From Raj Shekhar
Comments By with comments by Mike Orr, Heather Stern, Rick Moen
In response to LG 84, Tips 25: http://linuxgazette.net/issue84/lg_tips.html#25 -- Heather
Muthukumar Kalimani wanted to install three operating systems on his box. I had helped my friend do the same and here are some hard found lessons.
[Mike] The Large Disk HOWTO http://www.tldp.org/HOWTO/Large-Disk-HOWTO.html claims this is mostly not a problem any more.
(Paranoid people like myself continue to place /boot partitions and C: partitions below 1024.)
[Rick] In theory, it went away in 1994.
That was the year that motherboard manufacturers rolled out Yet Another BIOS Extension, providing a new method by which boot-time software could get extended BIOS routine 13h information to directly address logical cylinders numbered 1024 and above. A new version of LILO immediately came out, that requested and could process that BIOS information.
So, in theory, the only people who need put /boot below the 1024th logical cylinder are
- using really antique booting software (a very bad idea) or
- contending with very old motherboard BIOSes, usually on 486es. I'm unclear on whether any early Pentium motherboards used the older-version int 13h call, or whether it's a 486-only issue.
A lot of us old-timers retain the /boot-filesystem-first habit just from long usage, but also because people sometimes come in the door with antique BIOSes and fail to mention that fact. Better to put /boot near the outer tracks than risk spending considerable effort building a system and then find it unbootable.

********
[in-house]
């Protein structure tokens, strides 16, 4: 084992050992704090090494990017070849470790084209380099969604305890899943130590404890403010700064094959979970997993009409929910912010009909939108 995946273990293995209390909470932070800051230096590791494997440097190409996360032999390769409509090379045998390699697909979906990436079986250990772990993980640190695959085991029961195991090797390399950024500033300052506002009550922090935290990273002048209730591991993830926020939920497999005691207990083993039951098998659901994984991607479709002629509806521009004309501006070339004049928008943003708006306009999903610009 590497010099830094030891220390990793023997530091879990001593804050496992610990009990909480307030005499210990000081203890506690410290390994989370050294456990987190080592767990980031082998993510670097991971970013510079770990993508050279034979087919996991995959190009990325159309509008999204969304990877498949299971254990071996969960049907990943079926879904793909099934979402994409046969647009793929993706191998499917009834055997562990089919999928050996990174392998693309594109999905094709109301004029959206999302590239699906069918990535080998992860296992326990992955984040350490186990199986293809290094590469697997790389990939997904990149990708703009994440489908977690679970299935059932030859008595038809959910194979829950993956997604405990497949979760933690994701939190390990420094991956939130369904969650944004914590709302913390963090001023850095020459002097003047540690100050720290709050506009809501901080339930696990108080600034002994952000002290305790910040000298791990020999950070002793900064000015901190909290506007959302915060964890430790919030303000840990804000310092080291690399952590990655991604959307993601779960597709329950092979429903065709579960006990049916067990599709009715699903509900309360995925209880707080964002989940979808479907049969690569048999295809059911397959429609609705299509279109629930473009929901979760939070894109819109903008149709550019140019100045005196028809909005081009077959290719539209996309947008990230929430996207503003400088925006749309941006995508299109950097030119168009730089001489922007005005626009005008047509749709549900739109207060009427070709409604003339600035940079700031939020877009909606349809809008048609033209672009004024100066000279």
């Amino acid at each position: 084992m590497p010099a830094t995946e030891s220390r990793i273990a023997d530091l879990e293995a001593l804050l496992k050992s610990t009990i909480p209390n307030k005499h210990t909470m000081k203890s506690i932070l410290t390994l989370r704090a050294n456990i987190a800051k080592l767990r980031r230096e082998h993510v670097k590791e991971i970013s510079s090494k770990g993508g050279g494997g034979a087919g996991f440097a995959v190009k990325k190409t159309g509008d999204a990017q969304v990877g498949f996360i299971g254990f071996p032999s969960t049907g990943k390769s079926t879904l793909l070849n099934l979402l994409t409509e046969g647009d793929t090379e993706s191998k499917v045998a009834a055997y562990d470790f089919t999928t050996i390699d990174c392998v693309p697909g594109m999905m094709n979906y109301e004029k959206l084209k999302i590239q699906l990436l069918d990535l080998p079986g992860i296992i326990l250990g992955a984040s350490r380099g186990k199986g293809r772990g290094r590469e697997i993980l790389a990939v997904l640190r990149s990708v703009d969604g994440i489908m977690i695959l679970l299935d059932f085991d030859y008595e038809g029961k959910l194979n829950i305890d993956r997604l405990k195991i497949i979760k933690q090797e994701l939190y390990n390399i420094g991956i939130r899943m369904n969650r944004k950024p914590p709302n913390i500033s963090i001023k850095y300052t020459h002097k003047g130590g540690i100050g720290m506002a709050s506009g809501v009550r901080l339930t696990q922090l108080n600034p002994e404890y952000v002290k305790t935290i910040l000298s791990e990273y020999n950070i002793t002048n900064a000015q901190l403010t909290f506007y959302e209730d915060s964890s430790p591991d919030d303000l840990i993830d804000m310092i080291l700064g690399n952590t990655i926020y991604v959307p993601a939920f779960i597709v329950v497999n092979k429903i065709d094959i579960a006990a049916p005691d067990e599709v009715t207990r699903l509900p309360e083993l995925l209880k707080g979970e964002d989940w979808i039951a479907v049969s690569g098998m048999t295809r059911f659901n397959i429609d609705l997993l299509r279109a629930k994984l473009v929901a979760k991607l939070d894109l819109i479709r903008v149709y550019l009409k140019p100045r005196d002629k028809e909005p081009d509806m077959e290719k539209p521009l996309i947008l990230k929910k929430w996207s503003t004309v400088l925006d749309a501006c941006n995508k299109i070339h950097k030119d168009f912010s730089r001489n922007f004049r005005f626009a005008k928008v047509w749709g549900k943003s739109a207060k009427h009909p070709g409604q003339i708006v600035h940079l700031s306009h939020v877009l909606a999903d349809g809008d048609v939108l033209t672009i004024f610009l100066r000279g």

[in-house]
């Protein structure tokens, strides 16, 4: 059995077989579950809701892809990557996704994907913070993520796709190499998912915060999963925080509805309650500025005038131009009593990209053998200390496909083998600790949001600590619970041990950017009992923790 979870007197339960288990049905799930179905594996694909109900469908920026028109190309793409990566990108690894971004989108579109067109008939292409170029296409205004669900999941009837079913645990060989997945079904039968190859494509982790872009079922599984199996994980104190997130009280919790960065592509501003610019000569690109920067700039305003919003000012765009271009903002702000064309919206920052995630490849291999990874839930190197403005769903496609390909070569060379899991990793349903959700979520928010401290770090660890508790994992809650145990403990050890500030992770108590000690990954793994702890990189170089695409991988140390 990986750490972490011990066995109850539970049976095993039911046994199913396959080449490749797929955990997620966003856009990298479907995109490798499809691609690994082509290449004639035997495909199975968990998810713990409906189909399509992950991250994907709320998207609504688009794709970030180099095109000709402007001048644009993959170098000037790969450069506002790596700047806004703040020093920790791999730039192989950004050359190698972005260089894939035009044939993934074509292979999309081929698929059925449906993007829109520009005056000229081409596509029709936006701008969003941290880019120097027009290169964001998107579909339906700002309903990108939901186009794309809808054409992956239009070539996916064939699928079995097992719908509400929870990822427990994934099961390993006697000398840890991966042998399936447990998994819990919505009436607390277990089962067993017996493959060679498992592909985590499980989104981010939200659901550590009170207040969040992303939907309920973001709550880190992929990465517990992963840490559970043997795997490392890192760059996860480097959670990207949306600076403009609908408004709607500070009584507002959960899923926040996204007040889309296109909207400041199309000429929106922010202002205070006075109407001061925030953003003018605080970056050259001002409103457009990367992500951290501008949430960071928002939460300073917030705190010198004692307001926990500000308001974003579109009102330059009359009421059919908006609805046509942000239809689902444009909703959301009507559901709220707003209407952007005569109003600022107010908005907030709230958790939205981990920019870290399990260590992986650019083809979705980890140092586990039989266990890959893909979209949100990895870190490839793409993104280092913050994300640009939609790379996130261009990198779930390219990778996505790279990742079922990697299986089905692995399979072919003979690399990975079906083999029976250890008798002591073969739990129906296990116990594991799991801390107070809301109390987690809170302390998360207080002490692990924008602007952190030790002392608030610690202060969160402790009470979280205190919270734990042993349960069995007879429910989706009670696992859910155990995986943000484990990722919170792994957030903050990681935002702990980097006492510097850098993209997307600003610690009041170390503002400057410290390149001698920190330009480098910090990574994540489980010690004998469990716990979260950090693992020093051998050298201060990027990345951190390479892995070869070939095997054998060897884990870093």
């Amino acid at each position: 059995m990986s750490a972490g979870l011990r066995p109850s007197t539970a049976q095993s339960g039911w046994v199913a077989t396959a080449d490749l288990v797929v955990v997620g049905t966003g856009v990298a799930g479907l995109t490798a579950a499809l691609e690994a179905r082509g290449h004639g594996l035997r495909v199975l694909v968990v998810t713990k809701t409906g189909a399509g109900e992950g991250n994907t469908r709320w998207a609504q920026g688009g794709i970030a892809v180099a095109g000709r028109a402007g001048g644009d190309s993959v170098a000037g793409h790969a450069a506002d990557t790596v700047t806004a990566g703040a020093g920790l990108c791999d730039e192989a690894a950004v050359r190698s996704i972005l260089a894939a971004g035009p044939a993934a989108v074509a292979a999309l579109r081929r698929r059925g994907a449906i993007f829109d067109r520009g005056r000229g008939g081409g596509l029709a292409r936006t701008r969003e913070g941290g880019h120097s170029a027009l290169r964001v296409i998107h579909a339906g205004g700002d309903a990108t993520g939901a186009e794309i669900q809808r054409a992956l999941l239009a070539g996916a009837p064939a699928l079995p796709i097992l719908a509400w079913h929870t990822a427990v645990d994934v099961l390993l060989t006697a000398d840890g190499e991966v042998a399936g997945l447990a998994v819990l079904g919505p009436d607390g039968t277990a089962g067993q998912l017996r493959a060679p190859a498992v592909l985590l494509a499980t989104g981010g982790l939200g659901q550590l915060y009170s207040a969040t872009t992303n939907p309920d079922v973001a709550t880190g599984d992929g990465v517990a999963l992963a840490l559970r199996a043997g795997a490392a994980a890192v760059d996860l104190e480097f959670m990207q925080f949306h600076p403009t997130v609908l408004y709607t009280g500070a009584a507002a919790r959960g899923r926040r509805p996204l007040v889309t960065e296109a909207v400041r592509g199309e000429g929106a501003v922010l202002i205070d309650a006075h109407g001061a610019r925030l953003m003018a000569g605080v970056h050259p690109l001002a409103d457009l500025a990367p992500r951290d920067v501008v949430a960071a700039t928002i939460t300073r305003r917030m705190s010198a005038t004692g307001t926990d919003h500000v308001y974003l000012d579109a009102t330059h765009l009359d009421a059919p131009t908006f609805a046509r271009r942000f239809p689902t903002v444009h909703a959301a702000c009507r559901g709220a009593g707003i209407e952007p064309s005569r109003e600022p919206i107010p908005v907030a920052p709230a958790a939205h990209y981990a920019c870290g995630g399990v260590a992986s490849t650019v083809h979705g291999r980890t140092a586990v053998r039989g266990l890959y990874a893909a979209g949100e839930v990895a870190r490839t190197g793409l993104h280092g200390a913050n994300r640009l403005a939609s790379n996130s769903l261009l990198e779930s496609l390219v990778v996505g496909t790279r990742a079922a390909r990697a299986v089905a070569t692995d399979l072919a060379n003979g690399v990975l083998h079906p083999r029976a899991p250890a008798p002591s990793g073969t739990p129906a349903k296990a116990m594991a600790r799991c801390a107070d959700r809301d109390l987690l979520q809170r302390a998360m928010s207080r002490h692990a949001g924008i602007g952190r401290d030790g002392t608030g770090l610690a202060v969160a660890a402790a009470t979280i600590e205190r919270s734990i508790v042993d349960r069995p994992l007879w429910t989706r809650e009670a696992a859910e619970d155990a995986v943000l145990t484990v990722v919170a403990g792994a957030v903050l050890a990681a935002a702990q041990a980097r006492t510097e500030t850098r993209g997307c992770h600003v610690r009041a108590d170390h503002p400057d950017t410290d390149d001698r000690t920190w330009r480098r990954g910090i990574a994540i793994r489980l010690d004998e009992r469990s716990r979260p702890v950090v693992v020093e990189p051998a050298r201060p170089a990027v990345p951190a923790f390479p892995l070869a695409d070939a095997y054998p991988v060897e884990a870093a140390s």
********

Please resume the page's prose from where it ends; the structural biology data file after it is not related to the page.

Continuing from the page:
[Heather] Rick and I both do installfests; I especially help people with laptops, which have all sorts of oddball things in their BIOS. It's far easier to obey this rule of thumb than have to do things over on the limited time available at such install parties (usually only about 4 or 5 hours, but people arrive late, and would rather spend time learning the diffs between K and Gnome, set up their mailer, etc).
I think it's important to note that /boot doesn't care about being first, only about early on the disk (if it cares at all). I usually give it partition 2; that satisfies some MSwin setups that want the first entry, and avoids the 4th entry, which some hibernation setups like to take. Make the third an extend partition, put a D: in there if you were planning a more even split on a large disk, a swap, and at least one more volume for / (though I refer you to past articles for The Gang's recommendations about partition layout beyond that).
If you are really trying for maximum space "under the bar" assigned elsewhere instead ... it can be as small as 7 or 8 MB. I wouldn't go smaller for fear that monolithic kernels might get pretty big at some point. You always want room for three things: the bootloader parts themselves, a known good kernel, and whichever one you are recently trying out. If you're triple-or-more booting and more than one are Linux, you might want to lean the other direction and make room for lots of modules to go with them (symlink /lib/modules to /boot/modules in all distros and share the goodies).
If you want to know more about Partitioning using "fdisk" refer to:
Linux Partition HOWTO
by Tony Harris and Kristian Koehntopp
(it is a mini HOWTO)
in particular see section  [Partitioning with fdisk]